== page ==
Does Strength Always Equal Size? Is gaining strength the key to muscle size?

| by Truth Seeker |

A long time ago, I read an article entitled “Bodybuilding Has Lied To You” which stated that “strength always equals size”.

This sounds like a cool theory, but is strength really the cure for natural bodybuilding? Honestly, l don’t think so.

Strength Will Make You Bigger, At First

Undoubtedly, getting your lifts up will make you bigger too. If you take your squat from 150lbs to 350lbs, your body composition will have no choice but to reflect your extra strength.

Therefore, even if you are not a strength athlete, you will have to add weight and/or reps to progress. That’s why all successful routines are built around continuous progression achieved through scheduled overload.


The Land Of Diminishing Returns

Soon or later, the party is over, and every lifter arrives in the Land Of Diminishing Returns.

This is when things get complicated.

Getting your squat from 150lbs to 350lbs will result in bigger legs. But what about going from 350lbs to 400lbs? The second progression may take just as much if not more time when you are an advanced lifter in a lighter weight class, but will it be worth it when the end goal is growth?

Eventually, adding strength becomes the equivalent of upgrading the CPU of your computer to make it look more stylish. It may be powerful inside, but the box is still the same.

A big part of the problem is that your natural potential is heavily influenced by your hormonal profile. Unlike steroids, lifting cannot alter the natural synthesis of protein. In short, you will not break the plateau regardless of what you do in the gym.

Below are a few arbitrary numbers beyond which most natties will be in the Land Of Diminishing Returns:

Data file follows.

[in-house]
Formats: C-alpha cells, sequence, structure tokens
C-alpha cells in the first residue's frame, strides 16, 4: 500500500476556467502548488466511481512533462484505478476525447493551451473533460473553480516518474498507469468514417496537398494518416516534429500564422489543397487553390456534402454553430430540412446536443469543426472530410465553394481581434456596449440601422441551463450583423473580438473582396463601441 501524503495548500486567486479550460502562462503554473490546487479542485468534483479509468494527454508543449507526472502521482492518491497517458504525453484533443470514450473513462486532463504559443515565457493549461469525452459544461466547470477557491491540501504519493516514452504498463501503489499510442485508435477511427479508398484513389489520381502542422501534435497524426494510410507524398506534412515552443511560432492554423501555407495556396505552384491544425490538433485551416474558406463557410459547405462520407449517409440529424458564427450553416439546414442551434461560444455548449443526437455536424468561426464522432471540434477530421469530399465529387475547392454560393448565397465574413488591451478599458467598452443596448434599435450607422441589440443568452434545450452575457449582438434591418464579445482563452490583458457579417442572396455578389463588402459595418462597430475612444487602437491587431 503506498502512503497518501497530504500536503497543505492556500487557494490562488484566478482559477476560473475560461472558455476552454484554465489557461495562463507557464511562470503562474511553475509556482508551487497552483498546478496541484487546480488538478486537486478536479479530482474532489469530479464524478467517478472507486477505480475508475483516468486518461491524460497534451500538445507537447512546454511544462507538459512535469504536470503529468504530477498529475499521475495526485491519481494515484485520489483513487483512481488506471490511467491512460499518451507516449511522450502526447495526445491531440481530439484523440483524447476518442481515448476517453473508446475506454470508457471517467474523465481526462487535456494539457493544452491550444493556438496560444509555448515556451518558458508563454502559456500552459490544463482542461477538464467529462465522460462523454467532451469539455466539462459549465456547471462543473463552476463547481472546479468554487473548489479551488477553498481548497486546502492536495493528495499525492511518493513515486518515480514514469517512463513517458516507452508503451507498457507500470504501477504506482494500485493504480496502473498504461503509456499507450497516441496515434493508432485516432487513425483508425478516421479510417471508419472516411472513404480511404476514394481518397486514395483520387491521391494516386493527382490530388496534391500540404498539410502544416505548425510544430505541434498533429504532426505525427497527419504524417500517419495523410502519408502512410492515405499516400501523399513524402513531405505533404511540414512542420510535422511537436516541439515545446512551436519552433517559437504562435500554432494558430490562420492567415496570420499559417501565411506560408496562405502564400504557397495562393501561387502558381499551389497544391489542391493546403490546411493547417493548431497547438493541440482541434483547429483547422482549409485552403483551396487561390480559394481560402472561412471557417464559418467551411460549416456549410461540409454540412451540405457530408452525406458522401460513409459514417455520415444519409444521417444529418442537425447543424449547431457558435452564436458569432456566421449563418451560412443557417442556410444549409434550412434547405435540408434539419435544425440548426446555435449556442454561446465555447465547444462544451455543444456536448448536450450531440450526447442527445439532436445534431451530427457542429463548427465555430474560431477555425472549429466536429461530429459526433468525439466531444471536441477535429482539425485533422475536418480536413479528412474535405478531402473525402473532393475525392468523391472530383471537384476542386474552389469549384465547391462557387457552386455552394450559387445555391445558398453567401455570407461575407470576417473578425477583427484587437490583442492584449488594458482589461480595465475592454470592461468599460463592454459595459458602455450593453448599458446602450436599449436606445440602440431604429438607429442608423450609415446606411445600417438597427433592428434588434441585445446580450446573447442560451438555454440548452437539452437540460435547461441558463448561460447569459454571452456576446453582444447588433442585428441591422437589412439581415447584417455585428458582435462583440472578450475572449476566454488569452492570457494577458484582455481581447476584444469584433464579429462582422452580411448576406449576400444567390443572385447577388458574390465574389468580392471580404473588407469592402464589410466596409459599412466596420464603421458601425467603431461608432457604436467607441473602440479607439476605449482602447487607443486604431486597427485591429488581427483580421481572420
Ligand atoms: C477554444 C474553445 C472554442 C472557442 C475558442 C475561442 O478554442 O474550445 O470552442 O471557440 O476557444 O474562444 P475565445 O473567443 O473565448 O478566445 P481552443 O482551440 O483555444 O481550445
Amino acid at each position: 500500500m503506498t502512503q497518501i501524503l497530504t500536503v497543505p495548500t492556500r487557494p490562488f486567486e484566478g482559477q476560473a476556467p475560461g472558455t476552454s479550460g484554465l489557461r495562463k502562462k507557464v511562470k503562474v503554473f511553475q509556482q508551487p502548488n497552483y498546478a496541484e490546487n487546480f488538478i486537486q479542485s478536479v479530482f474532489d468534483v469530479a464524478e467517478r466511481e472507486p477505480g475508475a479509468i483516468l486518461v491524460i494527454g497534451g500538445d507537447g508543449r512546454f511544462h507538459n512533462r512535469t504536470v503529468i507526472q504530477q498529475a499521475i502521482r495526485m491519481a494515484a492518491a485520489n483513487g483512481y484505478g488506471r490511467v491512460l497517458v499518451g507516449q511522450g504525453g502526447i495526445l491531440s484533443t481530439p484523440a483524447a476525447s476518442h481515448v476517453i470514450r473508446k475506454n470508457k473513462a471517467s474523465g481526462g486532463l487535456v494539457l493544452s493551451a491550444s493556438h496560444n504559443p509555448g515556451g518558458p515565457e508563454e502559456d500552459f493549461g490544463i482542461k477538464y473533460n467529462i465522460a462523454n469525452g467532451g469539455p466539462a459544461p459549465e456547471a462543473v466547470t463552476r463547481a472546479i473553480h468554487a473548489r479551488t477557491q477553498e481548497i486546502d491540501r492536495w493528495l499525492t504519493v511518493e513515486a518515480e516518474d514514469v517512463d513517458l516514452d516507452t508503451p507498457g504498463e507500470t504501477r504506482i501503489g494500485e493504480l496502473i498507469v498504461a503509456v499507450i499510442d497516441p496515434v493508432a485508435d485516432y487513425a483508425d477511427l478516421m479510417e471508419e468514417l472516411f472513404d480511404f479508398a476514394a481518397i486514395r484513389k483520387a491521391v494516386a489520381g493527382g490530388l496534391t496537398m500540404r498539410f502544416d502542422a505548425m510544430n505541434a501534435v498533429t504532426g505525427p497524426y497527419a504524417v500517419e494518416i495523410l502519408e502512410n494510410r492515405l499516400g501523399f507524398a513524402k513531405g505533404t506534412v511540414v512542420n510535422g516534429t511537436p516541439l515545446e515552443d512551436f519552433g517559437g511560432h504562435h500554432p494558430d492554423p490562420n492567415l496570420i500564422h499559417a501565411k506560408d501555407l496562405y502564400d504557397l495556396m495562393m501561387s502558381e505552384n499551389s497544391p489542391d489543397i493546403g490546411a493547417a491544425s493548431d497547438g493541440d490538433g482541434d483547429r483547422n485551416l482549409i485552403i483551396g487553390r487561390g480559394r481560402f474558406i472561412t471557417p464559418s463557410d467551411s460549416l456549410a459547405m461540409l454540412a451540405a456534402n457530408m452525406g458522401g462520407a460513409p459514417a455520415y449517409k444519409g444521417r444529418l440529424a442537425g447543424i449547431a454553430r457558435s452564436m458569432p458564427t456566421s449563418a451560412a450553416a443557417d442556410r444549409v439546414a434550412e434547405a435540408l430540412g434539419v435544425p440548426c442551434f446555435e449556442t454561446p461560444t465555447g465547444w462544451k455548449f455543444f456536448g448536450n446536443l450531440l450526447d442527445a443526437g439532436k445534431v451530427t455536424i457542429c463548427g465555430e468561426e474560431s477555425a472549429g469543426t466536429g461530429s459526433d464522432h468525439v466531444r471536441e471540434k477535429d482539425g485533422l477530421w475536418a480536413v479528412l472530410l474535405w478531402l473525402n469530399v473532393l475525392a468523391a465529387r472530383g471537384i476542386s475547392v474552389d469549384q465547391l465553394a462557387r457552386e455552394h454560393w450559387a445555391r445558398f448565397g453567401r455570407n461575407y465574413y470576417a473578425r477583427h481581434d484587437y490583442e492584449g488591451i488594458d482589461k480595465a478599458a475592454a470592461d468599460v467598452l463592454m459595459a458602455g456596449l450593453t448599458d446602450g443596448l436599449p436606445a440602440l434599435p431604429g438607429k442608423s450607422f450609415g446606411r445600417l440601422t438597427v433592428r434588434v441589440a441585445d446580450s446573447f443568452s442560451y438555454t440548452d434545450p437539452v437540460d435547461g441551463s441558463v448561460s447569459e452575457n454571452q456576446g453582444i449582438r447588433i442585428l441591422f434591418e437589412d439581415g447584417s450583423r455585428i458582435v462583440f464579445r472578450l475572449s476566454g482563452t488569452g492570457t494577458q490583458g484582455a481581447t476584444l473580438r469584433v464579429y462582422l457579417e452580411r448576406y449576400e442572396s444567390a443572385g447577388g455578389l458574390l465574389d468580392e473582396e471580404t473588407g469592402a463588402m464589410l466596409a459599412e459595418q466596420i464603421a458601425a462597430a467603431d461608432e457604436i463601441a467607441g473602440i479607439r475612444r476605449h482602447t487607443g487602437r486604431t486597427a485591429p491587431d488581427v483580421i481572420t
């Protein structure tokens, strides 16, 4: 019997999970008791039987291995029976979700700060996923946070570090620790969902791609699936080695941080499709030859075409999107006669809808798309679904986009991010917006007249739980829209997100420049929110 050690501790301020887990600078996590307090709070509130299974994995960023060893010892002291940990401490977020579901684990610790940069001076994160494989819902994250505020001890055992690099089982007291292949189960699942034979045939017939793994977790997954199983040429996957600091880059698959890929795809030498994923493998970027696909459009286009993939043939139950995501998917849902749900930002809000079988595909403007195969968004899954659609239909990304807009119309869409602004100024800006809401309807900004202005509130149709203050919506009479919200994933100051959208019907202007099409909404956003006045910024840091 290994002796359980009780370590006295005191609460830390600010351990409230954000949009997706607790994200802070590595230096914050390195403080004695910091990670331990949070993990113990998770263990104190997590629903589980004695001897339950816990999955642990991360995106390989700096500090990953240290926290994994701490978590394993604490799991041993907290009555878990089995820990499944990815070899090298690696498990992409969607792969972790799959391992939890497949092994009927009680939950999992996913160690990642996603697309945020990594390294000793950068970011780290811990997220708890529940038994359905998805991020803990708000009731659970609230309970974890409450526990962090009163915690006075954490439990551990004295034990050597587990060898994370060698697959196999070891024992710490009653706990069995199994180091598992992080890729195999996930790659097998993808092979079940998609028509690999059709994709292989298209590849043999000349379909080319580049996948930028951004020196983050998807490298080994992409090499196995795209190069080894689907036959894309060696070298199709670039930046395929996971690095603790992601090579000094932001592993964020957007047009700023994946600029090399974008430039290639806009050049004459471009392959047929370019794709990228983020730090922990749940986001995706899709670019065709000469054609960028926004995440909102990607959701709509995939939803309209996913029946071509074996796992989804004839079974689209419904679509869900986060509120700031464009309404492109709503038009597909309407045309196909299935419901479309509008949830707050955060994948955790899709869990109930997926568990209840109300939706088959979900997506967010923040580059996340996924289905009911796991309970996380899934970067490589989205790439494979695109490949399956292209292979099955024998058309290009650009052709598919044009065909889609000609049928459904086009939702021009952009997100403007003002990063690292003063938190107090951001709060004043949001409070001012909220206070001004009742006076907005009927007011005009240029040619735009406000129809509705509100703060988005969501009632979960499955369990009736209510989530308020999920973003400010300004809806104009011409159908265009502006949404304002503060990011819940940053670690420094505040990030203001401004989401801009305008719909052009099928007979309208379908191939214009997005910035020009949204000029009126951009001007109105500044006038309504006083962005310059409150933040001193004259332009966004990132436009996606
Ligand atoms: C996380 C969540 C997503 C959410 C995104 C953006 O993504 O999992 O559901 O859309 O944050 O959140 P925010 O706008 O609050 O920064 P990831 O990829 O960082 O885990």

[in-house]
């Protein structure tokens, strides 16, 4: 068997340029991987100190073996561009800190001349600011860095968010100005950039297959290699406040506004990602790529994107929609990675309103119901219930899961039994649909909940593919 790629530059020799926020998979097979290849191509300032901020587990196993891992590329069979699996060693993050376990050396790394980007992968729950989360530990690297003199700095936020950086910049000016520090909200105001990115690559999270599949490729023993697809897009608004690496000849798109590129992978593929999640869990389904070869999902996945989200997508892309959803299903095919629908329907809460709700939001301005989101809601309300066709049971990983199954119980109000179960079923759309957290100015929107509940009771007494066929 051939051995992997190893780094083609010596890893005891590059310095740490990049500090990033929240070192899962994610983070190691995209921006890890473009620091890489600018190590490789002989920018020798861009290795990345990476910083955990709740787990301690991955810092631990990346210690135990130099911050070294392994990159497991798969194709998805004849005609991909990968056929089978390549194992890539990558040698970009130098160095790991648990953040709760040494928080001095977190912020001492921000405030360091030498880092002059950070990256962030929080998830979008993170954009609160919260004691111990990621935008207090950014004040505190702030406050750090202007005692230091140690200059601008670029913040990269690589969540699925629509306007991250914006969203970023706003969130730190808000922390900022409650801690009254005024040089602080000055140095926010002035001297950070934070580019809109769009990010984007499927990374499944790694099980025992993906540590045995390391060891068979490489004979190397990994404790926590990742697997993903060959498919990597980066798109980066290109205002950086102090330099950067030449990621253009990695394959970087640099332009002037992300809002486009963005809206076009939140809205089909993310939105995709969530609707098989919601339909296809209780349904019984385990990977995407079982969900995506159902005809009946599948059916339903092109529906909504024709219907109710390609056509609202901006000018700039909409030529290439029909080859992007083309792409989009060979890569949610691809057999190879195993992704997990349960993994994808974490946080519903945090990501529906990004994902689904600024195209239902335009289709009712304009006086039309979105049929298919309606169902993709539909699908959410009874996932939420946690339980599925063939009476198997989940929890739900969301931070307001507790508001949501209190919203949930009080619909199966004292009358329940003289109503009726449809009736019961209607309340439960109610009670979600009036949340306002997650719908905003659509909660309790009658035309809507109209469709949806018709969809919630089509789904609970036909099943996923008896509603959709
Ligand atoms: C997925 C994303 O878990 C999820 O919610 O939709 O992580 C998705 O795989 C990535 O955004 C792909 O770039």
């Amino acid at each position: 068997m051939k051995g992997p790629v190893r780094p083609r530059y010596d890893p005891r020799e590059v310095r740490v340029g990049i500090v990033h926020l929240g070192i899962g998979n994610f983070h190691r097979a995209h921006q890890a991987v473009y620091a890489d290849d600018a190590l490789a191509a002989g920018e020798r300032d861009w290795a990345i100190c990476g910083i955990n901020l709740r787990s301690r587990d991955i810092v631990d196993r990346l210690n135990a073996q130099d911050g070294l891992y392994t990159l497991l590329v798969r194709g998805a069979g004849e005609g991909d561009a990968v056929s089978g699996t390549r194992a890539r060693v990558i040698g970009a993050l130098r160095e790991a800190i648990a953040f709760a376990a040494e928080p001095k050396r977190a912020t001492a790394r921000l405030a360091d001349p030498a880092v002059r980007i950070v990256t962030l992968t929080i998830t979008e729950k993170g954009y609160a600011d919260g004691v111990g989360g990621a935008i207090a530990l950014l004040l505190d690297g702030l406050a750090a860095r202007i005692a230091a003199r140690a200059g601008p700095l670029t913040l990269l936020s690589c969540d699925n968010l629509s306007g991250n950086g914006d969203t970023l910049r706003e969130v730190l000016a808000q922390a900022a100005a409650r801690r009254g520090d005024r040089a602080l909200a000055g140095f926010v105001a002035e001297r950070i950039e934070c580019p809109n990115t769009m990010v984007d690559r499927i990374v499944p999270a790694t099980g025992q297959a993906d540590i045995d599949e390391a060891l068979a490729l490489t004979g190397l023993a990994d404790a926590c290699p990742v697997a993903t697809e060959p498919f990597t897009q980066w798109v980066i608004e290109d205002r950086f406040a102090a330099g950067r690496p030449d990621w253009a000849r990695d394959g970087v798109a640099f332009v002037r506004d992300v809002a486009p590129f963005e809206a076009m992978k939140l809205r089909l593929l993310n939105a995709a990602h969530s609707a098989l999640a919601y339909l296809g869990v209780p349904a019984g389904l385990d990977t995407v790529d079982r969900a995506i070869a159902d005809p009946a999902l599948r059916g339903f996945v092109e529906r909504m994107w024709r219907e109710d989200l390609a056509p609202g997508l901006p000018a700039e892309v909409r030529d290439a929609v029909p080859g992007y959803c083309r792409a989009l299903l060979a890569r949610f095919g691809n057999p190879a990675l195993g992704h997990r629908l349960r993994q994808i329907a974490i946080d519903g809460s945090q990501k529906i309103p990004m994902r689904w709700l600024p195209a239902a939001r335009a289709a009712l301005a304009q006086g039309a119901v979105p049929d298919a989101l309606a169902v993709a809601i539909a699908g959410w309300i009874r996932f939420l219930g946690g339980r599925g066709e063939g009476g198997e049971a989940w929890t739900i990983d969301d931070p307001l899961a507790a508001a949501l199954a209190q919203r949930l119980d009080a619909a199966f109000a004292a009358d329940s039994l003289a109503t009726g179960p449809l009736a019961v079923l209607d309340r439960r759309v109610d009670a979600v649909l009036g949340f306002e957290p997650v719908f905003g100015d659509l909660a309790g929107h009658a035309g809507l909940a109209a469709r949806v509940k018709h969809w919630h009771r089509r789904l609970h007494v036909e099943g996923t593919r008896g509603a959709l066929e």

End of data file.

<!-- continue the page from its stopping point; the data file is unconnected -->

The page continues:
Bench press – 275lbs
Squat – 405lbs
Deadlift – 500lbs

Note: Your numbers will be heavily influenced by your body type.


The Illusion Of Strength

There are various ways to move more weight without actually getting stronger.

Powerlifters, for example, use a lot of techniques to lift heavier weight in competition. The most popular example would be the excessive arching during bench pressing. Similar cheat moves allow you to lift more, but if your goal is to build muscle, it seems more logical to use less weight while keeping proper form.

High Rep Work Is Underrated 

In the quest for strength, many become completely absorbed in the 5×5 madness and start to demonize high repetitions. Ironically, high rep work can develop everything – strength, size, and endurance.

Let’s Not Forget About Nutrition

You can get stronger, but without adequate nutrition, muscle mass cannot be built. You don’t need a ton of food to gain weight, but eating like a bird will never get you there.

Do you know what powerlifters do to remain in a weight class? They limit their food intake. They don’t, however, limit their strength development. The barbell grows, but the bodyweight hovers around the same number.

Hormones Are More Important Than Strength

There are girls who train hard and are a lot stronger than many untrained males. However, there are also males who are way bigger than the same girls without even training. Why? Hormones, bone structure…etc.

To summarize:

– Building muscle requires a strength increase but past a certain point, you are exposing yourself to stress that does not result in significant rewards.

– High rep work is not evil.

Testosterone, bone structure and muscle insertions determine the limits of muscle growth.

– Cheating to lift more weight is not beneficial when the goal is to build more muscle.

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One comment

  1. Angel

    Truly great article! It made me thinking…
    What is the right way then?
    Maybe to continue increasing the weight until feel that we are close to the limit of our body.
    From then on, there may be only injuries…

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